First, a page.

Hiking in Israel is a marvelous way to experience the wonder and beauty of the State of Israel.
It is also a lesson in letting go. As the saying goes: If there is a sign “No swimming”, to Israelis that means “Please jump right in.” After a few years of spending a lot of time tooling around, I have come to accept the Israeli culture of no rules apply. But with a family it is nerve-racking.
Today we went on a fantastic hike across several beaches. We started at one official beach and hiked four hours to the next. In between, we swam, waded, climbed and ate on the unofficial beaches. One of them is even called “tent city” – not the ones the students are creating in protest – but this is here on the beach every summer. People move out of their houses and put up tents on the beach. They even bring kitchens and sofas! Of course natural beaches are fun. But they are also a bit scary. Surf pounds and rocks jut and kids have no caution. So a parent struggles with how much to allow them to do and how much to be wary.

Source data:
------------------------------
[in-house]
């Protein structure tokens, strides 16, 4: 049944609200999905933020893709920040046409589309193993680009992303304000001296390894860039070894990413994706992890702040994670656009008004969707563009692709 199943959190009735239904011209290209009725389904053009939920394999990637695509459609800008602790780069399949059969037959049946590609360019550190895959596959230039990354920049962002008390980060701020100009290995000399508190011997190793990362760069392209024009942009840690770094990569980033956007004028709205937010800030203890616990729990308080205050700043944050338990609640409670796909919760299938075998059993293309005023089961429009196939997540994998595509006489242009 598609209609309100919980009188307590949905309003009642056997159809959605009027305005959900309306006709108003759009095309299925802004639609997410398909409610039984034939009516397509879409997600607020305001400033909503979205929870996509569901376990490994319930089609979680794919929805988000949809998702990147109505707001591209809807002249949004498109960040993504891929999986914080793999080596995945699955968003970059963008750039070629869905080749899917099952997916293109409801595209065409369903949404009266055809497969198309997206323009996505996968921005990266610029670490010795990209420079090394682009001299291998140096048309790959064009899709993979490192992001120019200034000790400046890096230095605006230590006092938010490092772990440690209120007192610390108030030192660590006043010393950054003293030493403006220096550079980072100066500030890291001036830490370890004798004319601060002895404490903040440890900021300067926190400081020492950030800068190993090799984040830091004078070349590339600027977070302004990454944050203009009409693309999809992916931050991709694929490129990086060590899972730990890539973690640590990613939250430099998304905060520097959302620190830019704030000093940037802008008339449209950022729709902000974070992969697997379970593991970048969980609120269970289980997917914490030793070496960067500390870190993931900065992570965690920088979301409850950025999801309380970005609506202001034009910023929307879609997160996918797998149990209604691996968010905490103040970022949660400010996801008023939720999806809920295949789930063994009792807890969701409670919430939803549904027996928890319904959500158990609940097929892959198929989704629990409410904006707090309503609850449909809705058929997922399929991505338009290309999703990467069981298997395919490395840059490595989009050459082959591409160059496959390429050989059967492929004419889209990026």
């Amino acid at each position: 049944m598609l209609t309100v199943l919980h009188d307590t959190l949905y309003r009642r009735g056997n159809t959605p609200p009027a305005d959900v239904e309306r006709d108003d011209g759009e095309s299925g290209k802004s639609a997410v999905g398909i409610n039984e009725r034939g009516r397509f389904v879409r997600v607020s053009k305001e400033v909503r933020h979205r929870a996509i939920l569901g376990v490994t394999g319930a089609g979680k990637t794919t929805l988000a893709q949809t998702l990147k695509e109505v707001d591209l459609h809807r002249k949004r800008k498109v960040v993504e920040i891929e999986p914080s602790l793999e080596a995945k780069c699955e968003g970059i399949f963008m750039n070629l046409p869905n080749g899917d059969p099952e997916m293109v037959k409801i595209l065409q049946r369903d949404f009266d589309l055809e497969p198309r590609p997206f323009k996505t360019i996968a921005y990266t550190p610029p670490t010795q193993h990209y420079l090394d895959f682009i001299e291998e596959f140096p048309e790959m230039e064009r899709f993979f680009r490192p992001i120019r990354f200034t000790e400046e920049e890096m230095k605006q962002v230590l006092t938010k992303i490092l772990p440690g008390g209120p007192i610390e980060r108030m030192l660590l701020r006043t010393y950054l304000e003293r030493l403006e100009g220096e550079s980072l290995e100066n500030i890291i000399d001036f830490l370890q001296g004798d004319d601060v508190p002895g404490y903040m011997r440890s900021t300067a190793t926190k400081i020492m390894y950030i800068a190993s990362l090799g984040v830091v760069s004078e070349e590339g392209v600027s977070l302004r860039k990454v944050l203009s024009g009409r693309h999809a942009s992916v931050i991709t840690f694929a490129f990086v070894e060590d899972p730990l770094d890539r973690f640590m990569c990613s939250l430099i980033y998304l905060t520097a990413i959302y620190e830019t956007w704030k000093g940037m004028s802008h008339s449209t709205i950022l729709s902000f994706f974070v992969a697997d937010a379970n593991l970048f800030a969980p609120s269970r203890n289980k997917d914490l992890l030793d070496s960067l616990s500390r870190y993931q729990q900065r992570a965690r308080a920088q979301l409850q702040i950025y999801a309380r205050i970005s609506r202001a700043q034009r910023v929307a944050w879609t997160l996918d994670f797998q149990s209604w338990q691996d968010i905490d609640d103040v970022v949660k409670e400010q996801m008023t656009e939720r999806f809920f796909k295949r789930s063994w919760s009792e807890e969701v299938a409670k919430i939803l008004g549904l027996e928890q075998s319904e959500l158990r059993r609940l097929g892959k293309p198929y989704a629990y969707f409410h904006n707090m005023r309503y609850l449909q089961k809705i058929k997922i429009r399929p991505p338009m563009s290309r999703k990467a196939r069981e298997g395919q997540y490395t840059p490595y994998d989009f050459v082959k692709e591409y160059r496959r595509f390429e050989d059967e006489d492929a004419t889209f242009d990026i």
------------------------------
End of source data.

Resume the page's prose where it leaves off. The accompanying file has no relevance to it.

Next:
It reminded me of a supervisor. There can be a lot of lip service to “empowering subordinates” and delegating authority. But it’s scary. How much do you let your people “play on the rocks?” When is it okay to venture into the surf and when do you need to caution and hold back? These are real dangers. Business is impacted. No one advocates crazy risk. Don’t go too far into the sea – there is a point of no return. But what about the middle ground where we still waver?
Perhaps here we can learn from the Israeli spirit. Many of us are naturally cautious. Some of us learned to be cautious when so much is on the line. Israelis live every day for the thrill of the risk and the payoff when all turns out right. There are more people on the unofficial beaches than on the official ones. And you know what? They are much more beautiful. Wait until you see my pictures.